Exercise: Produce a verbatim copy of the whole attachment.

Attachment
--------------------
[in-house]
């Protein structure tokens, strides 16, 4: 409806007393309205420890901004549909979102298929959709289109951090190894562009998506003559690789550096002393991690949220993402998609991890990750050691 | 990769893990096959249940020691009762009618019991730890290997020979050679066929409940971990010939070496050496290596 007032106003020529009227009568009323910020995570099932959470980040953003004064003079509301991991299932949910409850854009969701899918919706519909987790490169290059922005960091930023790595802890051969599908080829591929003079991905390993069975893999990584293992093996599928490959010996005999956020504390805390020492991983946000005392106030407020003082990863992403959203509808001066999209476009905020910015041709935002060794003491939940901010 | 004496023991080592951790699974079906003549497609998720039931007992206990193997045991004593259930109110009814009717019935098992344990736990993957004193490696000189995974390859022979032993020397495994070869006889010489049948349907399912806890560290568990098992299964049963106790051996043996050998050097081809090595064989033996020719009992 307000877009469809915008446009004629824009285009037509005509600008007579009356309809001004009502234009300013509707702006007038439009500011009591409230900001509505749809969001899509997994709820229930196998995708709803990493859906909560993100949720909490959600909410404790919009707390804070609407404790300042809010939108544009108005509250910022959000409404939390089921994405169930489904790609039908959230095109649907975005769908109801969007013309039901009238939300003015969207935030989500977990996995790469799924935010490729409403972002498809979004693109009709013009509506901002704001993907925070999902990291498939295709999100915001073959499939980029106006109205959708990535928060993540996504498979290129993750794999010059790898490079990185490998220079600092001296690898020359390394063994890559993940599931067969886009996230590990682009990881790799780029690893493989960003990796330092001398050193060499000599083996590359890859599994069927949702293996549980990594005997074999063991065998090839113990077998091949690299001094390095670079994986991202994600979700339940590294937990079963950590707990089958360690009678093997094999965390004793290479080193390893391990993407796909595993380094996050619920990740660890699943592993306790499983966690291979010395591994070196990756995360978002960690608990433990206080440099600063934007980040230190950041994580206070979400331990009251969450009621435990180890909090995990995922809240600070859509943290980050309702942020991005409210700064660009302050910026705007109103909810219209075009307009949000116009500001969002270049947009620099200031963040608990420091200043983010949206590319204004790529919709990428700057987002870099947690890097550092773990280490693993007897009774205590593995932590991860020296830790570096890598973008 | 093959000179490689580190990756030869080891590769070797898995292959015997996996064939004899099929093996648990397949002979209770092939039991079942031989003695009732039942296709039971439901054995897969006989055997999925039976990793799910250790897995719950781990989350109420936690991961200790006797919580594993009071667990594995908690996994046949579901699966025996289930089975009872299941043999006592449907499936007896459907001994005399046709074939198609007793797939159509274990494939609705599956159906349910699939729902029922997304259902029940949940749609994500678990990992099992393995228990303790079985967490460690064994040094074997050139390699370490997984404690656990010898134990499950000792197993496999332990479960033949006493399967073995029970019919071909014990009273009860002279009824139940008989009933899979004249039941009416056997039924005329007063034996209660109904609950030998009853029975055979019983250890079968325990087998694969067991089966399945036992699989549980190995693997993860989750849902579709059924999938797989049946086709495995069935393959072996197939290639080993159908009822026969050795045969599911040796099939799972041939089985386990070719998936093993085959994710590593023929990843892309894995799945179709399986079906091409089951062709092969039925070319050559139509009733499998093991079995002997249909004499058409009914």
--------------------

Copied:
[in-house]
């Protein structure tokens, strides 16, 4: 409806007393309205420890901004549909979102298929959709289109951090190894562009998506003559690789550096002393991690949220993402998609991890990750050691 | 990769893990096959249940020691009762009618019991730890290997020979050679066929409940971990010939070496050496290596 007032106003020529009227009568009323910020995570099932959470980040953003004064003079509301991991299932949910409850854009969701899918919706519909987790490169290059922005960091930023790595802890051969599908080829591929003079991905390993069975893999990584293992093996599928490959010996005999956020504390805390020492991983946000005392106030407020003082990863992403959203509808001066999209476009905020910015041709935002060794003491939940901010 | 004496023991080592951790699974079906003549497609998720039931007992206990193997045991004593259930109110009814009717019935098992344990736990993957004193490696000189995974390859022979032993020397495994070869006889010489049948349907399912806890560290568990098992299964049963106790051996043996050998050097081809090595064989033996020719009992 307000877009469809915008446009004629824009285009037509005509600008007579009356309809001004009502234009300013509707702006007038439009500011009591409230900001509505749809969001899509997994709820229930196998995708709803990493859906909560993100949720909490959600909410404790919009707390804070609407404790300042809010939108544009108005509250910022959000409404939390089921994405169930489904790609039908959230095109649907975005769908109801969007013309039901009238939300003015969207935030989500977990996995790469799924935010490729409403972002498809979004693109009709013009509506901002704001993907925070999902990291498939295709999100915001073959499939980029106006109205959708990535928060993540996504498979290129993750794999010059790898490079990185490998220079600092001296690898020359390394063994890559993940599931067969886009996230590990682009990881790799780029690893493989960003990796330092001398050193060499000599083996590359890859599994069927949702293996549980990594005997074999063991065998090839113990077998091949690299001094390095670079994986991202994600979700339940590294937990079963950590707990089958360690009678093997094999965390004793290479080193390893391990993407796909595993380094996050619920990740660890699943592993306790499983966690291979010395591994070196990756995360978002960690608990433990206080440099600063934007980040230190950041994580206070979400331990009251969450009621435990180890909090995990995922809240600070859509943290980050309702942020991005409210700064660009302050910026705007109103909810219209075009307009949000116009500001969002270049947009620099200031963040608990420091200043983010949206590319204004790529919709990428700057987002870099947690890097550092773990280490693993007897009774205590593995932590991860020296830790570096890598973008 | 093959000179490689580190990756030869080891590769070797898995292959015997996996064939004899099929093996648990397949002979209770092939039991079942031989003695009732039942296709039971439901054995897969006989055997999925039976990793799910250790897995719950781990989350109420936690991961200790006797919580594993009071667990594995908690996994046949579901699966025996289930089975009872299941043999006592449907499936007896459907001994005399046709074939198609007793797939159509274990494939609705599956159906349910699939729902029922997304259902029940949940749609994500678990990992099992393995228990303790079985967490460690064994040094074997050139390699370490997984404690656990010898134990499950000792197993496999332990479960033949006493399967073995029970019919071909014990009273009860002279009824139940008989009933899979004249039941009416056997039924005329007063034996209660109904609950030998009853029975055979019983250890079968325990087998694969067991089966399945036992699989549980190995693997993860989750849902579709059924999938797989049946086709495995069935393959072996197939290639080993159908009822026969050795045969599911040796099939799972041939089985386990070719998936093993085959994710590593023929990843892309894995799945179709399986079906091409089951062709092969039925070319050559139509009733499998093991079995002997249909004499058409009914």